How to get your head back in the game
The holidays are over, which means it’s time once again to start thinking about textbooks.
Transitioning from vacation to study mode can be a stressful affair, requiring significant rearrangements to your daily schedule.
To make the process as painless as possible, Monica Boulos, a counsellor at Concordia’s Student Success Centre, has worked out three key strategies to help you get back into the academic swing of things.
While some students can jump back into the school year with both feet, others need more time to reacclimatize. If you fall under the second category, Boulos says the trick is to start easing yourself into student mode in advance.
“Begin thinking and acting like a student at least a couple of days before the start of the term. It will help you get in the right frame of mind and make the whole transition less daunting.”
She recommends a number of pre-term activities, such as double-checking whether you’re registered for the right courses, making notes of important university dates, reviewing and printing course schedules, checking for last-minute classroom changes and, if you have a study spot at home, making sure it’s clean and ready to receive you.
Find your balance
“It’s so tempting in those first weeks to slack off and fall behind, especially because winter vacation seems so short and there are no impending deadlines yet,” Boulos says, warning that while it’s easy to stay in a vacation state of mind, students often pay the price later on.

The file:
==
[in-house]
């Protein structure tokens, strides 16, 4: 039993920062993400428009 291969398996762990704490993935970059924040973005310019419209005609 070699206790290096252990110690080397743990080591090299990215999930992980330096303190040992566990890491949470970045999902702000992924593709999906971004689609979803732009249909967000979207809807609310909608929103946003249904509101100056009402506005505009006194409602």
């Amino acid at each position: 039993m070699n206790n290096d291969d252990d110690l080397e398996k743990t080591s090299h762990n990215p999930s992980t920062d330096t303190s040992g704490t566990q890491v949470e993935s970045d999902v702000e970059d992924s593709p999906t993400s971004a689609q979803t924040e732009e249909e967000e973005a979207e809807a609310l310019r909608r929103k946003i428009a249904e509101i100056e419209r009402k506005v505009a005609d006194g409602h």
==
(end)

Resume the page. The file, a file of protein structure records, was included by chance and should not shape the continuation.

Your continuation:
To avoid a midterm meltdown, it’s important to consistently maintain a healthy balance between school and socializing, she adds.
Get regular sleep, keep up with readings, cut down on Netflix and make time for hobbies and friends. The trick, Boulos says, is to pace yourself for a marathon, not a sprint.
“Going back to school doesn’t mean you have to give up having any fun — in fact, you shouldn’t,” she adds.
“Keeping a healthy balance between school work and leisure time is key to having a manageable and successful term, and that begins on day one.”
For some students, the thought of returning to school can bring on dread and anxiety, especially if last semester didn’t go so well.
“Your thoughts and feelings matter, and it’s totally natural to experience some apprehension about the new semester,” Boulos says.
“It’s important, however, not to let negative thinking lead the way into next term. Often these feelings cause avoidance and hinder students from tackling their responsibilities head-on.”
A more constructive approach is to reframe the way you take on challenges.
“Think about how rewarding it will be once you’ve plowed through that obstacle with a successful outcome. In many ways, university is preparation for life and its myriad ups and downs. You must learn to deal with challenges in order to reap the benefits and grow as a person.”
Boulos notes that one way to think constructively is to honestly re-examine past terms. Look at where things went wrong and make an intentional effort to do things differently moving forward.
“Adopt one or two key approaches a term to ensure a positive academic experience,” she advises.
“To begin, meet with a learning specialist at the Student Success Centre to develop more effective learning strategies.”
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